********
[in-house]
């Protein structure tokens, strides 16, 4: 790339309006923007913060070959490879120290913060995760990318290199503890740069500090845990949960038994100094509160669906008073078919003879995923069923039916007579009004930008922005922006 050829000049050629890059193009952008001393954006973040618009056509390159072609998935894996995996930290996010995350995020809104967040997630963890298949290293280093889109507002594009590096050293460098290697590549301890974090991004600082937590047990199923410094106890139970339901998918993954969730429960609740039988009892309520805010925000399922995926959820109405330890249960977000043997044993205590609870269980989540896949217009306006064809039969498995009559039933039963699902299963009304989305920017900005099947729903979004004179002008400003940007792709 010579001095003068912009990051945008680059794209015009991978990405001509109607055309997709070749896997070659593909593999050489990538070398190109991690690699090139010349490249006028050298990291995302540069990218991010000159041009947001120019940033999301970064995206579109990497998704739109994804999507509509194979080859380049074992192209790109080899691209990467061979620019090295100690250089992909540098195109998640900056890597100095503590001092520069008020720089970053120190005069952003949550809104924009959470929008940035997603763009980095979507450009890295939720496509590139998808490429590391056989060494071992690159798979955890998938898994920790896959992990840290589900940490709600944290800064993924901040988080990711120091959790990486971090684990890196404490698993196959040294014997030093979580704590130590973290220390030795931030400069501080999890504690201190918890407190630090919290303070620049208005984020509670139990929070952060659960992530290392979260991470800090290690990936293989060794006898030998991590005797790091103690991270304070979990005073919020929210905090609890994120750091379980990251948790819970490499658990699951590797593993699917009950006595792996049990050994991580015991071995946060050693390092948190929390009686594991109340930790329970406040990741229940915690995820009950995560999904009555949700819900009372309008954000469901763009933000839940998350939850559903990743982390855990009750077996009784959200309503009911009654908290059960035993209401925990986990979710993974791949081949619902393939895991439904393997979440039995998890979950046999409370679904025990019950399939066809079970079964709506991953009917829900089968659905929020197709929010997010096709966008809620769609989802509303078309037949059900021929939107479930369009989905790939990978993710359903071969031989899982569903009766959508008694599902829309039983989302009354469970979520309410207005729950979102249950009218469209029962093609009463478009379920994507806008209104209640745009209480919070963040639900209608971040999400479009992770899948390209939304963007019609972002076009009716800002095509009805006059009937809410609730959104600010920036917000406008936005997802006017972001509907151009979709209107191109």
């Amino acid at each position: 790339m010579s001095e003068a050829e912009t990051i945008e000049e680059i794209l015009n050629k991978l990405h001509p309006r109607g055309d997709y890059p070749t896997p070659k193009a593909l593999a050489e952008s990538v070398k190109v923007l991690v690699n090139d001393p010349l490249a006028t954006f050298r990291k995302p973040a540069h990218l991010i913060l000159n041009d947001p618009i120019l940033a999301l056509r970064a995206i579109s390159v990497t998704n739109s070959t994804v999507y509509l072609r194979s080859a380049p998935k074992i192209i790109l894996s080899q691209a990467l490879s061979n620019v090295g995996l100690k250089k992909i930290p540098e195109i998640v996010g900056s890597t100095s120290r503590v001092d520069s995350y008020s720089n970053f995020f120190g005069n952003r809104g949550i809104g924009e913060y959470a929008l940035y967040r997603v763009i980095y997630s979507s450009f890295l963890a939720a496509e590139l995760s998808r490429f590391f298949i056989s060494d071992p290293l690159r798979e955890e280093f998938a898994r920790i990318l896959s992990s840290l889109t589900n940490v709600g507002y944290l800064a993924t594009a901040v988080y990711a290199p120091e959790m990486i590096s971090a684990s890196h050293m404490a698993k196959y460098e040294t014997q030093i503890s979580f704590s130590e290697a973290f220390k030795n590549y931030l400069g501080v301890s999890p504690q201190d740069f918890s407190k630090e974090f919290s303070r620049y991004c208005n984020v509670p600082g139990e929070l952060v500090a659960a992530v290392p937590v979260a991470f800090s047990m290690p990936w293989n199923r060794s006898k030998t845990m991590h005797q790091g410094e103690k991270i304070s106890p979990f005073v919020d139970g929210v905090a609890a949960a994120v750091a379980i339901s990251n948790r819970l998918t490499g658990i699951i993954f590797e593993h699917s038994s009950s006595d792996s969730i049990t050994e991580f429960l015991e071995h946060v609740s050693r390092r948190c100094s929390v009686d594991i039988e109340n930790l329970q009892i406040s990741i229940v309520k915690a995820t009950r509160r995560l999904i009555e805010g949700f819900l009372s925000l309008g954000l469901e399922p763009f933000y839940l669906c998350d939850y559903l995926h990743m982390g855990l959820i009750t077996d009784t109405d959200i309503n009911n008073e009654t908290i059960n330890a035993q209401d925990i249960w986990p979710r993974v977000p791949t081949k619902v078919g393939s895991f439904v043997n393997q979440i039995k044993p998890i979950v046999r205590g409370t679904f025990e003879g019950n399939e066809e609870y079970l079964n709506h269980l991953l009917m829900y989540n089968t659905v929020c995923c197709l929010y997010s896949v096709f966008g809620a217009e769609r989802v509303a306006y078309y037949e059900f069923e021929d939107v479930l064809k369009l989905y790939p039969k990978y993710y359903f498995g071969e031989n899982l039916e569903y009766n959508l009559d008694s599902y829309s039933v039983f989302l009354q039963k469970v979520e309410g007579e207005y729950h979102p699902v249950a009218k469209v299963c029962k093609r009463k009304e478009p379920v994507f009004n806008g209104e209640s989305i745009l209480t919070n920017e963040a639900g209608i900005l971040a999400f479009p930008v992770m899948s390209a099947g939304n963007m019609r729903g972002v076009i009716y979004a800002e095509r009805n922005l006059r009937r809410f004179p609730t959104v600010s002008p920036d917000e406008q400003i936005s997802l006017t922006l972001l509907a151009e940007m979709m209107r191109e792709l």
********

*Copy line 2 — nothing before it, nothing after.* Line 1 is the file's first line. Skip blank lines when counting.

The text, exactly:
């Protein structure tokens, strides 16, 4: 790339309006923007913060070959490879120290913060995760990318290199503890740069500090845990949960038994100094509160669906008073078919003879995923069923039916007579009004930008922005922006 050829000049050629890059193009952008001393954006973040618009056509390159072609998935894996995996930290996010995350995020809104967040997630963890298949290293280093889109507002594009590096050293460098290697590549301890974090991004600082937590047990199923410094106890139970339901998918993954969730429960609740039988009892309520805010925000399922995926959820109405330890249960977000043997044993205590609870269980989540896949217009306006064809039969498995009559039933039963699902299963009304989305920017900005099947729903979004004179002008400003940007792709 010579001095003068912009990051945008680059794209015009991978990405001509109607055309997709070749896997070659593909593999050489990538070398190109991690690699090139010349490249006028050298990291995302540069990218991010000159041009947001120019940033999301970064995206579109990497998704739109994804999507509509194979080859380049074992192209790109080899691209990467061979620019090295100690250089992909540098195109998640900056890597100095503590001092520069008020720089970053120190005069952003949550809104924009959470929008940035997603763009980095979507450009890295939720496509590139998808490429590391056989060494071992690159798979955890998938898994920790896959992990840290589900940490709600944290800064993924901040988080990711120091959790990486971090684990890196404490698993196959040294014997030093979580704590130590973290220390030795931030400069501080999890504690201190918890407190630090919290303070620049208005984020509670139990929070952060659960992530290392979260991470800090290690990936293989060794006898030998991590005797790091103690991270304070979990005073919020929210905090609890994120750091379980990251948790819970490499658990699951590797593993699917009950006595792996049990050994991580015991071995946060050693390092948190929390009686594991109340930790329970406040990741229940915690995820009950995560999904009555949700819900009372309008954000469901763009933000839940998350939850559903990743982390855990009750077996009784959200309503009911009654908290059960035993209401925990986990979710993974791949081949619902393939895991439904393997979440039995998890979950046999409370679904025990019950399939066809079970079964709506991953009917829900089968659905929020197709929010997010096709966008809620769609989802509303078309037949059900021929939107479930369009989905790939990978993710359903071969031989899982569903009766959508008694599902829309039983989302009354469970979520309410207005729950979102249950009218469209029962093609009463478009379920994507806008209104209640745009209480919070963040639900209608971040999400479009992770899948390209939304963007019609972002076009009716800002095509009805006059009937809410609730959104600010920036917000406008936005997802006017972001509907151009979709209107191109």